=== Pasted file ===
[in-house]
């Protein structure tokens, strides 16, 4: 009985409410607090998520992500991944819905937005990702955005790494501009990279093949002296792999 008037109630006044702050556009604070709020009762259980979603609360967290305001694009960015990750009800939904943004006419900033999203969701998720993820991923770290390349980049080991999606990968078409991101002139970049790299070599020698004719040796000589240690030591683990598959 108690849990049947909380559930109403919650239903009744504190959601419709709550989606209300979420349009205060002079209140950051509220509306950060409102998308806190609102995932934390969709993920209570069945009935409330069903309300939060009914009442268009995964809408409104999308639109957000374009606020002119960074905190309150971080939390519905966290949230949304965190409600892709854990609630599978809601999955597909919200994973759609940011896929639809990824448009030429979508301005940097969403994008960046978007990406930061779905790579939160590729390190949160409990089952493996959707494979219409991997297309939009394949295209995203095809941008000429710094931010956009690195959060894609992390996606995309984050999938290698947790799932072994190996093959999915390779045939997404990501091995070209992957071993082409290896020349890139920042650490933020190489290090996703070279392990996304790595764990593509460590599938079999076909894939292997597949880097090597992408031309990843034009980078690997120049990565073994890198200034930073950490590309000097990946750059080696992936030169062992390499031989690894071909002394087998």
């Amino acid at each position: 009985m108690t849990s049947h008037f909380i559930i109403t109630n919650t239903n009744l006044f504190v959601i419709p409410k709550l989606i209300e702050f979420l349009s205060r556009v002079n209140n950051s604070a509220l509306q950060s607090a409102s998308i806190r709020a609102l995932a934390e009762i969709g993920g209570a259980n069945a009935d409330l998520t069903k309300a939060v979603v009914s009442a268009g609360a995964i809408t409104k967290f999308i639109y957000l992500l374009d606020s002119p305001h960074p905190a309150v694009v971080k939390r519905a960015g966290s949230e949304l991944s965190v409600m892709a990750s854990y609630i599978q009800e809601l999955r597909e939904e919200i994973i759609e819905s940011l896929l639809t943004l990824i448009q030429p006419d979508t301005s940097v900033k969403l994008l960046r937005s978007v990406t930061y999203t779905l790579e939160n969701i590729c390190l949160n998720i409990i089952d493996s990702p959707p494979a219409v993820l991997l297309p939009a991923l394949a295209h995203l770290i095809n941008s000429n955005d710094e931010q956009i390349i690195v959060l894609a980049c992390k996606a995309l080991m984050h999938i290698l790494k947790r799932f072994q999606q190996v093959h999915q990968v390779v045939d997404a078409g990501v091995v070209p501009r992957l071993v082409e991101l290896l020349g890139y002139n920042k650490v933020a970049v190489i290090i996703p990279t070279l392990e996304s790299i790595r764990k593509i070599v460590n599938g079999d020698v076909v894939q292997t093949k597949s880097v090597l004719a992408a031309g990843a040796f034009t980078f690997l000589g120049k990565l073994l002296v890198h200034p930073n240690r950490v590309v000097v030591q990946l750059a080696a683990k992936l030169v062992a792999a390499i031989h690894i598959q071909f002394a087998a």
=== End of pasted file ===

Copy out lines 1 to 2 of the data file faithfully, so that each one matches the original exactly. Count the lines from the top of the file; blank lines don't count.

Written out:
[in-house]
């Protein structure tokens, strides 16, 4: 009985409410607090998520992500991944819905937005990702955005790494501009990279093949002296792999 008037109630006044702050556009604070709020009762259980979603609360967290305001694009960015990750009800939904943004006419900033999203969701998720993820991923770290390349980049080991999606990968078409991101002139970049790299070599020698004719040796000589240690030591683990598959 108690849990049947909380559930109403919650239903009744504190959601419709709550989606209300979420349009205060002079209140950051509220509306950060409102998308806190609102995932934390969709993920209570069945009935409330069903309300939060009914009442268009995964809408409104999308639109957000374009606020002119960074905190309150971080939390519905966290949230949304965190409600892709854990609630599978809601999955597909919200994973759609940011896929639809990824448009030429979508301005940097969403994008960046978007990406930061779905790579939160590729390190949160409990089952493996959707494979219409991997297309939009394949295209995203095809941008000429710094931010956009690195959060894609992390996606995309984050999938290698947790799932072994190996093959999915390779045939997404990501091995070209992957071993082409290896020349890139920042650490933020190489290090996703070279392990996304790595764990593509460590599938079999076909894939292997597949880097090597992408031309990843034009980078690997120049990565073994890198200034930073950490590309000097990946750059080696992936030169062992390499031989690894071909002394087998």